Europe View: Transport runs, but can't hide

Europe View: Transport runs, but can't hide

LONDON -- A glance at recent headlines suggests transport still can't shake off its image as the laggard sector stubbornly resisting a wave of deregulation that is rapidly reshaping European industry.

Alitalia, the state-owned Italian airline, is lurching from crisis to crisis, a sorely needed restructuring program held hostage by a strike-happy intransigent workforce. Spain's new socialist government is preparing to unravel a sorely needed port reform program inherited from the ousted conservative administration.

The privatization of Germany's Deutsche Bahn, Europe's largest railroad, seems to have hit the rocks after Morgan Stanley, the investment bank advising the government, raised doubts about the feasibility of a stock market flotation.

Alstom, the French engineering group, owner of the Chantiers de l'Atlantique shipyard that recently delivered the Queen Mary 2 luxury liner and builder of France's bullet train, is to receive a $3.9 government handout to stay in business. Izar, Spain's struggling state-owned shipbuilding group, has just been ordered by the European Commission to pay back $610 million of illegal state subsidies. And Eurotunnel, the operator of the cross-channel undersea link between France and Britain seems as far away as ever from getting a grip on its $11.8 billion debt mountain.

But the good news story behind the headlines is that the companies involved are not representative of Europe's transport sector, but a throwback to the past when most of the sector was dominated by state-owned monopolies protected from market realities by indulgent government paymasters.

Alitalia sticks out in an industry that has long moved away from pervasive state tutelage that ensured survival of even the most badly run carrier. Sabena and Swissair collapsed because Belgian and Swiss taxpayers didn't foot the bill for failure and a handful of other European carriers could yet suffer the same fate as the European Union strictly enforces rules outlawing subsidies. Alitalia could go the same way too -- it's burned more than $600 million of cash since January and a shrunken $250 million nest egg won't last beyond the fall. To survive it has to emulate other vulnerable small- and medium-sized carriers like SAS, Austrian Airlines and Ireland's Aer Lingus which are prospering after savage restructuring programs. And the Italian government has to take a tougher stance towards the unions than it did in May when it reacted to an employee walkout by deferring plans to cut 5,000 jobs and ousting the management instead.

Europe's airlines are also finally breaking down historic barriers to cross-border consolidation which weakened their ability to compete effectively with larger U.S. and Asian rivals. The recent merger between Air France and KLM Royal Dutch Airlines, creating the world's biggest airline by revenue, was the first tie-up between major EU flag carriers and is sure to tempt others to follow suit.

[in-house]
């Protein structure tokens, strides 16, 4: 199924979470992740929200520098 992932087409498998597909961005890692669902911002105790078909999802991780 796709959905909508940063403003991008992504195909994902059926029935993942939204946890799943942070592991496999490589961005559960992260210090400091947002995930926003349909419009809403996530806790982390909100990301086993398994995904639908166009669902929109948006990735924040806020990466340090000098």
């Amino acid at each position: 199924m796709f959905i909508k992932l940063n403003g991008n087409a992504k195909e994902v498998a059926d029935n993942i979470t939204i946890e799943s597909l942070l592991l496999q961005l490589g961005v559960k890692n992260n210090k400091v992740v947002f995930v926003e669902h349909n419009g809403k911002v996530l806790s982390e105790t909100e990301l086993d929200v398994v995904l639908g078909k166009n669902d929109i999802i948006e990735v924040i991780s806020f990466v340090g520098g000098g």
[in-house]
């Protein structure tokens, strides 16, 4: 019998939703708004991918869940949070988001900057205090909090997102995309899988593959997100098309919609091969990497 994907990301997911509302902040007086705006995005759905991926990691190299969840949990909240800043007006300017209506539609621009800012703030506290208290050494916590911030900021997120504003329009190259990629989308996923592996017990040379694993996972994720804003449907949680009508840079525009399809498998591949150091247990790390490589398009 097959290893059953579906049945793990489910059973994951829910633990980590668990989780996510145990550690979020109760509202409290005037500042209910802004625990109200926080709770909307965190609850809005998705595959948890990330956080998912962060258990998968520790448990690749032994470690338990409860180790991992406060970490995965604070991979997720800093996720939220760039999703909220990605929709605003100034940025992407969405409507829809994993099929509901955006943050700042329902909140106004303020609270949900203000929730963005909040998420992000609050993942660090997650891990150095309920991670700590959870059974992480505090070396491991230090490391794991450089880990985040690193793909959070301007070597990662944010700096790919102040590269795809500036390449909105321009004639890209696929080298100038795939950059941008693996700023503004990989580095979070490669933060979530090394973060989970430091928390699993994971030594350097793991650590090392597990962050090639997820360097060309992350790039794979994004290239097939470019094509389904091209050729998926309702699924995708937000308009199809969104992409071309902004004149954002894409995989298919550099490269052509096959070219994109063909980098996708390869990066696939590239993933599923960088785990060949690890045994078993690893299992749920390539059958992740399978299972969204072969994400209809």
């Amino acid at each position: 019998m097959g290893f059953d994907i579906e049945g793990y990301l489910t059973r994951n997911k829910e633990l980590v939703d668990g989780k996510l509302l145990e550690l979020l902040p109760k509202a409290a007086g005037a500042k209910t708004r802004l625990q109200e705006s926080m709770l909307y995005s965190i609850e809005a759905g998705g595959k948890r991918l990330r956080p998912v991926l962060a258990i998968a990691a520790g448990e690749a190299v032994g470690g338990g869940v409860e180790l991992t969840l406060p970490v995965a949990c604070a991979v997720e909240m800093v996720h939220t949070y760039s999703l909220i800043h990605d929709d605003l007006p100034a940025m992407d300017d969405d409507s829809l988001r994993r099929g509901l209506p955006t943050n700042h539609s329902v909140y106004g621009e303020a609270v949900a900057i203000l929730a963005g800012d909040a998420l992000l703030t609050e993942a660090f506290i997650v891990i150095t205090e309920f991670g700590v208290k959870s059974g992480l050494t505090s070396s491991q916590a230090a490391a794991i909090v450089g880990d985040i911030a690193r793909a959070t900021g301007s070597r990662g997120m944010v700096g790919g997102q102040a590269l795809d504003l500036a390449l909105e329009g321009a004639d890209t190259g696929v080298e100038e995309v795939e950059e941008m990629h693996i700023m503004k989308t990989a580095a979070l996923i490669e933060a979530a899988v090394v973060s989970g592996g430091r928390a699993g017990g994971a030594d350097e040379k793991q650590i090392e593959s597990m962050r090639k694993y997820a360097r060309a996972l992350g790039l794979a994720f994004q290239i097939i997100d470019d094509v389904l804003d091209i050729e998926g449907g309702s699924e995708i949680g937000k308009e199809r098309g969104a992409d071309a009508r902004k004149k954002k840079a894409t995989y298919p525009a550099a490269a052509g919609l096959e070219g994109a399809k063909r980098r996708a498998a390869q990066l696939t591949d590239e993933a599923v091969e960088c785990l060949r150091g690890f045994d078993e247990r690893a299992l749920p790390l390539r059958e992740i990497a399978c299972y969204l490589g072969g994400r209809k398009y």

Following a decade of privatization, deregulation and a clamp down on state handouts, the EU can justifiably claim it has a more open airline market than the U.S.. While their American counterparts benefited from a multi-billion dollar government-funded aid package to weather the slump in traffic after the attacks of September 11, European carriers received only a pittance. And it is Brussels, not Washington, that is taking a much more market-driven approach in current "open skies" talks, calling for the eventual end to foreign ownership curbs and the establishment of an open trans-Atlantic aviation market.

There's also an upside to the other recent headline cases. The European Commission is probing the legality of a further $1.85 billion of subsidies to Izar, and says that in return for approving the $3.9 bail out for Alstom it has obtained "crystal clear" commitments from the French government to find privately owned partners for the company's main businesses. There's no doubt the German government will press ahead with the privatization of Deutsche Bahn because it desperately needs the funds. There's no sign that the French government will lavish taxpayers' cash on troubled Eurotunnel and fear of losing traffic to Mediterranean rivals will be a powerful catalyst to reform of Spanish ports.

The combination of tough EU competition regulations and the dynamics of the single market, now covering 25 nations, is propelling change even in the most protected transport sectors. The EU's port reform program was hijacked by the European Parliament last year but working practices on the waterfront are changing with the arrival of privately owned global terminal operators. SNCF, France's state-owned railway, is facing down union protests to axe 2,500 jobs this year in its freight unit which lost $550 million on revenues of $2.3 billion in 2003. The French government also ignored union protests to award the first license to a private company to operate a UK-Italy freight service across the national network, something that would have been unthinkable a couple of years ago. European shipyards are being allowed to go to the wall if they can't balance the books during a worldwide boom in orders. The European Commission, meanwhile, is probing allegations of price-fixing by freight and passenger ferry lines.

Trouble is these stories never make the headlines but the message is getting through to the transport industry that there's no hiding place from deregulation and market forces.

Bruce Barnard is the European correspondent for The Journal of Commerce Online.